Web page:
Define American

Using the power of story to transcend politics and shift the conversation around citizenship

AMERICAN, DEFINED

Our story also has to do with heartless immigration policy

| Anonymous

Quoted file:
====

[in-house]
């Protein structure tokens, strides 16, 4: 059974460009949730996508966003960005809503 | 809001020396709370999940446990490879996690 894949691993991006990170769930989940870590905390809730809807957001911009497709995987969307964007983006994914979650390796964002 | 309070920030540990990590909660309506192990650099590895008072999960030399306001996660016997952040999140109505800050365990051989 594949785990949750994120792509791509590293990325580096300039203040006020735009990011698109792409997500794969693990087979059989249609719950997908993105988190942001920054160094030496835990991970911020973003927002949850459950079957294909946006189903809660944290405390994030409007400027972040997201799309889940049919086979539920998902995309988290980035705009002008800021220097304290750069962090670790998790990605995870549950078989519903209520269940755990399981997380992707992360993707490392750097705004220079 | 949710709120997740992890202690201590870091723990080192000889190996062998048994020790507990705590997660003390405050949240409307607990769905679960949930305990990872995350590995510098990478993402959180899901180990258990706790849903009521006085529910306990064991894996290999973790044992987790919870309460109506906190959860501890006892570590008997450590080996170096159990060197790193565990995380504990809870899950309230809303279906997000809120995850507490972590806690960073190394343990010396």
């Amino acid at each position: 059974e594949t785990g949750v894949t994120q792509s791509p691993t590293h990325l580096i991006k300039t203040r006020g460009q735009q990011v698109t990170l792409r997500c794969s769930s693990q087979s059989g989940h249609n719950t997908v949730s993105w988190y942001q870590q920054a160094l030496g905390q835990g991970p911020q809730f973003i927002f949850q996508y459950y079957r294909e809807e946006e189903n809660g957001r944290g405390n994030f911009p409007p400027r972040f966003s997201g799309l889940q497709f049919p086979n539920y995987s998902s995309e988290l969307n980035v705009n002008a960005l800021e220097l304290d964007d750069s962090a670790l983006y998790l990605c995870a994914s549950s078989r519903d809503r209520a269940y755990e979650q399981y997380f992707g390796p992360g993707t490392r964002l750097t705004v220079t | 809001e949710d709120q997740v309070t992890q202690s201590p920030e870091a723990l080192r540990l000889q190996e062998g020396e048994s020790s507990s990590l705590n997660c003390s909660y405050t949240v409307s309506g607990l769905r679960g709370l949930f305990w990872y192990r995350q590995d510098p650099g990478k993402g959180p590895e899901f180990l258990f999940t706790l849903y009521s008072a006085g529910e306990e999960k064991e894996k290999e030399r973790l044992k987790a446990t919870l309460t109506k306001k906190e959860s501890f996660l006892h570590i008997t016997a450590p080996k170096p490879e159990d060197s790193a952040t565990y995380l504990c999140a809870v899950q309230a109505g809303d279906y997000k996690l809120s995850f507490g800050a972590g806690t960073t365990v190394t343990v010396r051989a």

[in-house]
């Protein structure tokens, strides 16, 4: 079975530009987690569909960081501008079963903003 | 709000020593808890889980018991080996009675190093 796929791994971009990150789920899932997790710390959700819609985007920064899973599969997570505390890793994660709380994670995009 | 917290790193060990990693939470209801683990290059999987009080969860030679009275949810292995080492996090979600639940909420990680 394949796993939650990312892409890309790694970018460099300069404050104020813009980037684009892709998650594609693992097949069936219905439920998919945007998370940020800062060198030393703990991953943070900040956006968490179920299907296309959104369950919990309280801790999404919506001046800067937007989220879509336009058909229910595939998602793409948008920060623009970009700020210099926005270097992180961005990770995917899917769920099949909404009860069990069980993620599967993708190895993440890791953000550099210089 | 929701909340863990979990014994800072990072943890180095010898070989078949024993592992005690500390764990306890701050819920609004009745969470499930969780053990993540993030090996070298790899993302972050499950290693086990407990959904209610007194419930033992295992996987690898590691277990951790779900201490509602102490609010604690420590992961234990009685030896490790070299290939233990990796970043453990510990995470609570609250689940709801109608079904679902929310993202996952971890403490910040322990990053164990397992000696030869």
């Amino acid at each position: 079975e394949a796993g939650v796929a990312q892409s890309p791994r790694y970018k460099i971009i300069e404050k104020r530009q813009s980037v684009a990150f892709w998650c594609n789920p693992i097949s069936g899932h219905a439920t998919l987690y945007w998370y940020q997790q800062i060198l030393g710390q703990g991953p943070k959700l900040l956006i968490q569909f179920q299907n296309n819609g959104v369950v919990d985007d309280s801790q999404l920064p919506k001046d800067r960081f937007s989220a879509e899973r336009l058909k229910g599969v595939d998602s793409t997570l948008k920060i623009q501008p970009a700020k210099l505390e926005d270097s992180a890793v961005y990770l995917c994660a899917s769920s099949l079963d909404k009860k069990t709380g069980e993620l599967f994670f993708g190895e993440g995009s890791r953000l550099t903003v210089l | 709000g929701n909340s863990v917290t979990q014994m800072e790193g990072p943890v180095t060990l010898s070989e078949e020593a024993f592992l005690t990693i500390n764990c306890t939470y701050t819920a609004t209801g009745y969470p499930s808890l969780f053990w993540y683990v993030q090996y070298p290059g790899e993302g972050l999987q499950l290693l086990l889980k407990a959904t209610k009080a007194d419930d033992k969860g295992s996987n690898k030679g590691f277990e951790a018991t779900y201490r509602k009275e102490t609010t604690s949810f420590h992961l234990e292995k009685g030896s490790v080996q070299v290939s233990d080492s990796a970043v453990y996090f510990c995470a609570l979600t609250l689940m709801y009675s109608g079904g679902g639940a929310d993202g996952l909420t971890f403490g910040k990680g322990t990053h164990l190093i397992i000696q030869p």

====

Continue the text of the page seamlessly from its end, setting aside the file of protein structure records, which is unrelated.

I am ashamed of my country for many of it's heartless immigration policies and I am a strong supporter of "The Dream Act" and immigration reform on many levels. My/our story is also has to do with heartless immigration policy I'm a gay man. Have been all my life. I have learned the hard way that when you are a US citizen and you fall in love with someone of the same gender from another country, my government actively treats me with less value than my straight friends. My government makes it almost impossible for me to be together with the person I love the most in my own country. "With liberty and justice for all" are just empty words if you are a same sex bi-national couple like me and Joe, trying to stay together in my country, The United States of America. Here is our story. It is taken from a book called Torn Apart; United By Love Divided By Law. It includes many stories from same sex bi-national couples dealing with discrimination--and resources for changing immigration policies and support for couples like us. Steve Ormana, 59, and Joey Ormana, 49, (not their real names, by request) shared their employment concerns as the economy was dipping and it was not a fun thing to hear. If Joey lost his job, he might not be able to stay in America. We met them June 3, 2009 and Joey was out of the U.S. four months later. He still is. He can't come back because he lost his work visa when he lost his job. At the time he lost his job he was 2/3 of the way to getting his green card and permanent residence in the U.S. The litany that is so familiar to me included this for them: Steve is an American citizen but Joey is not. They met in the U.S. in 2001 - online - when Steve was living and working in Pittsburgh, Pennsylvania and Joey was working on his Ph.D. there after getting his master's degree at a university in another state. "After chatting several times, we agreed to meet in a coffee shop in Shadyside in Pittsburgh," Joey shared. Steve was very out, "about as out as you can be in Pittsburgh," he laughed, because he was the first paid employee for GLSEN Pittsburgh, a chapter of the Gay, Lesbian and Straight Education Network, where he worked until he relocated to be with Joey and Joey's new job in Washington, DC. As a trainer/program coordinator for GLSEN Pittsburgh, Steve had talked to more than 10,000 people about LGBT issues and made 70 presentations a year - more than 300 total while he was there. He talked to teachers and teachers-in-training and college and university sociology and education classes in western Pennsylvania trying to make schools safe educational environments for all students. Meanwhile Joey, who had a first same-sex relationship while getting his master's degree, had never even been to a gay bar before he met Steve. After getting to know each other and realizing that they were meant to be together, Joey moved in with Steve after six months of dating. Steve is very out about being a gay man, but Joey, a Muslim from a southeast Asian country, is not out to his family, who would disown him. That has made his situation moving back to his home country less than comfortable for him. Steve continued to work at the GLSEN position he loved for 2 1/2 years after Joey went to Washington, DC for his new job with a very prestigious engineering firm. Each weekend one of them would make the drive between Pittsburgh and Washington, DC, hard as that was. After Joey got approval for his green card the couple thought they were home free so Steve left the work he loved so much in Pittsburgh and relocated to be with Joey. In America, Joey came out to a few people after he met Steve and they were together. But he never came out to his family and cannot. "I left America and had to be separated from the most important person in my life," said Joey. "I am back into the closet because I am not out to my family. They are really religious. It's harder for me to be me after going home to my country." Steve and Joey had to sell their home in Washington, DC one month after they bought it. They had checked with Joey's employer before buying a place because they needed to be sure his job was certain as the American economy was sliding. Assured that there were no issues to his job safety, they bought a place together and settled in - but just a few weeks later they were faced with selling their place and being separated from each other and then having to both leave the country in order to stay together. What a hit they took! When I interviewed Steve, he was trying to be optimistic about moving to Canada - which wasn't confirmed at that time - while he had been separated from Joey for nearly a year. "I dropped Joey off at the Denver airport on October 21, 2009," he said. "It just feels like everything is on hold. You can't make any plans. We're apprehensive if Canada doesn't come through. We don't know what we'll do if that doesn't work." That interview date was September 4, 2010. The worst day of their lives was October 21, 2009, when they had to separate at the Denver airport. "Watching Joey walk through those doors was like watching the person you love most drowning and not being able to do anything about it," Steve said. "It was so painful watching him go through those airport gates - not knowing if we were ever going to be able to get together again. That was just pointless! It was senseless! There was absolutely no reason that this had to happen." But it did… "We aren't going to live with Joey being non-compliant, going illegal," Steve said. He knows how hard Joey has worked on his career and "we weren't going to jeopardize that," he stressed. This couple could only stay in the U.S. together if Joey got his green card. They can't afford to not work and "Joey's country is not an option for us," Steve stressed. "I wouldn't be able to work there and being gay there is not a great idea. Neither of us would feel comfortable with that." Unfortunately for them, asylum is not an option because in order to request asylum, Joey would have to be out in his home country and then be threatened or worse. They don't want to go into harm's way for a chance at asylum so they will move to a third country to be together. The plan, which had progressed by the time I interviewed Joey, is to move to Canada together. The couple hired a lawyer and is going through the required processes to move to Canada so they can be together again. With mixed emotions, Steve told me in late September, 2010 he was excited to get the news that the next step for them was to have physicals required by the Canadian immigration rules. Sadly, it meant one more step away from being in America together, but happily, it meant one less obstacle to being together again finally in Canada. What an emotional roller coaster for them! Joey's skills as a structural engineer are desired there - Joey is a professional skilled worker in the eyes of the Canadian government. Steve can join him there since Canada recognizes Joey and Steve as a family, something they can't get in America even though they were legally married in Connecticut July 12, 2009. Joey was sad as he shared a recap of his story. It made me sad too. "My partner and I were together for almost 10 years before I had to leave the United States because I was laid off due to the economic situation. I am not a U.S. citizen. Although we got married, my partner cannot sponsor me to stay in the country because our relationship is not recognized by the federal government." Sounds like other stories, doesn't it?! "When I got laid off, my work visa automatically was not valid anymore," Joey said. "My company sponsored my work visa. I was in the middle of obtaining a green card. I had passed two stages out of three to get it - in fact, I was waiting for an immigration number to be a permanent resident in the U.S. when I lost my job." Joey is another victim of the backlog of immigration cases the U.S. government works on. Without the 1 to 3 to 7 year delay people fac, he would have his green card and this story would have ended very differently. He regretfully shared this: "I graduated with a Ph.D. in structural engineering from a U.S. university with a full academic scholarship. But I can't stay to pay back America by working and contributing my knowledge and paying taxes because we don't have the same rights as heterosexual couples do," he said. What Joey and Steve want is to live in America together. They have not given up on that option - and won't. They want to be near Steve's aging parents and extended family. Joey said "what my family doesn't know won't hurt them" describing why it would be okay to not live in his country where his mother and siblings live. They have advocated for this issue by sharing their story at events. Joey told his story at a fundraising event for Immigration Equality in Washington, DC., the group they contacted for help when they had their crisis. They were interviewed for a story in their home town before they had to leave. Steve testified at a meeting for Congressional staff members where his father also shared his thoughts on the issue and his wife's thought too in the letters included in this chapter. While the details are unique to this couple, the basic story resonates with so many others. Joey sums it up with this comment: "My partner cannot sponsor me to be a permanent resident. If we were a heterosexual couple, my American partner would have the right, according to the law, and could sponsor me to be a permanent resident, no questions asked." Sadly, as active and open as Steve and his family are, Joey cannot get support or help from his family because he cannot talk about his immigration problem with them - because he is not able to be open about who he is. So Joey is self-employed in his home country waiting for his move to Canada. Steve is living and working with family in New Mexico waiting for his move to Canada. There they will be together and employed and recognized as family. As hard as it is to hear Steve and Joey's story, what made me cry harder was the touching testimony Steve's father gave in Washington, DC on October 23, 2009. Here, with Steve's permission, are the letters from his father and step-mother that were entered into the proceedings. This is family love and support of the highest order! "My name is Allen (I cannot use his last name, by Steve and Joey's request). I am Steve's father and the father-in-law of Joey. My wife, Doris was unable to make this trip but requested that, in addition to my statement, I read a message she wrote. Doris and I have been married 38 years and have a blended family of nine children and 14 grandchildren. Joey and Steve became a couple about nine years ago. Recently they were married at a small ceremony at our oldest daughter's home in Connecticut." "Approximately eight months ago, Joey, a structural engineer with a Ph.D., was let go along with several others. Inasmuch as he had not yet received his green card, he was told he had to leave his adopted country by October 31 if he did not find another position in his field by then. However, no one would hire him because he did not have the green card." "This has been devastating for Steve and Joey and very sad for the entire family. We all love Joey very much. The two of them bring such happiness to every gathering, cheerfulness to every event, as well as concern for anyone who is having problems. They are favorite uncles for the young people in our family. A loving, devoted couple, they bring much joy into our lives." "We can't help feeling that their current situation is so unfair. If they were heterosexual, Steve could sponsor Joey for citizenship. I understand there are approximately 36,000 bi-national, same-sex couples who face the same dilemma each year." "Thank you. And now I'd like to read Doris' message." "Our son-in-law, Joey, has endeared himself to our family and to many others. He came to this country alone, went to college and eventually achieved a doctorate in structural engineering from the University of Pittsburgh, mostly through full scholarships. Isn't it ironic that the same country which made it possible, now insists that he leave?" "He has been an exemplary citizen without the benefits of citizenship. He loves America and has done all the right things to become a legal citizen, but this has been denied him simply because he is gay." "The fact that, just two days ago, he had to leave this country is a tragedy for him and our son, Steve, as well as the rest of our large family. But it also is America's loss. Joey would be a great asset to our country. It is especially poignant at this time of year because the last thing Joey said to me as he was kissing me goodbye, was, 'Save my place for me at the Thanksgiving table'." "But this is not just Steve and Joey's story. It's the story of tens of thousands of others caught in the same situation. Those with children have it much worse. If the spouses were not gay, many of these obstacles wouldn't exist at all. The fact is, that discriminatory laws are tearing these families apart. I hope that when Congress realizes this discrimination is bringing such pain to families like ours, they will act to remedy the situation." "Our family needs our missing spouse/son/brother/uncle back at the Thanksgiving table where he belongs." Interviewing Steve brought back all the pain of late October, 2009. The day after Steve took Joey to the airport and said goodbye he flew to Washington, DC. The day after that, he testified about the issues of same-sex binational couples at the meeting where he invited his father to participate as well. "I was raw," Steve said, choking up. More than a year later they were still in separate countries, waiting to be together in a third country. (update before book prints) That's where the story ended in the book. The good news is that Canada took Joe and I after being appart for a year and a half. We are so glad to be together again and we are looking for work. Canada was not our first choice but at least we had a good second choice. Thank you Canada! Now we have to find work.